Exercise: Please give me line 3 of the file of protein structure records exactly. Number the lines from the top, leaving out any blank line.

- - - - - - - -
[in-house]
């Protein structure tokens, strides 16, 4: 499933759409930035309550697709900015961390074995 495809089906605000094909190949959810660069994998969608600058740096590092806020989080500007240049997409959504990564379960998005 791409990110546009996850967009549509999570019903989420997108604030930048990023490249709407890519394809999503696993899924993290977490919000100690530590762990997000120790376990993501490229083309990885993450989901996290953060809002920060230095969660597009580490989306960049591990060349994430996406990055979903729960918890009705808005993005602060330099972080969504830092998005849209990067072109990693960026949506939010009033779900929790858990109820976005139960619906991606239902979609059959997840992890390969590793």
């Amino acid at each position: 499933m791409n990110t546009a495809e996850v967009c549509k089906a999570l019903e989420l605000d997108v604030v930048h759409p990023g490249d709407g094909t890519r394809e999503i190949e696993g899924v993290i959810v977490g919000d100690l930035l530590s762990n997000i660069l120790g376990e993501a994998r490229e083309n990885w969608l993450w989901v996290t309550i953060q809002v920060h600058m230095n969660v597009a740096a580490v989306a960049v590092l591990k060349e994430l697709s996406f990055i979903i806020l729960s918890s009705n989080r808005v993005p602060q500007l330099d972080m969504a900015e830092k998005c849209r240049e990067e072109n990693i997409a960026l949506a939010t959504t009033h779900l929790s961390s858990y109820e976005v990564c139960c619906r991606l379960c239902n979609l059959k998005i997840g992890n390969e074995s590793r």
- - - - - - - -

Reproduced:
């Amino acid at each position: 499933m791409n990110t546009a495809e996850v967009c549509k089906a999570l019903e989420l605000d997108v604030v930048h759409p990023g490249d709407g094909t890519r394809e999503i190949e696993g899924v993290i959810v977490g919000d100690l930035l530590s762990n997000i660069l120790g376990e993501a994998r490229e083309n990885w969608l993450w989901v996290t309550i953060q809002v920060h600058m230095n969660v597009a740096a580490v989306a960049v590092l591990k060349e994430l697709s996406f990055i979903i806020l729960s918890s009705n989080r808005v993005p602060q500007l330099d972080m969504a900015e830092k998005c849209r240049e990067e072109n990693i997409a960026l949506a939010t959504t009033h779900l929790s961390s858990y109820e976005v990564c139960c619906r991606l379960c239902n979609l059959k998005i997840g992890n390969e074995s590793r």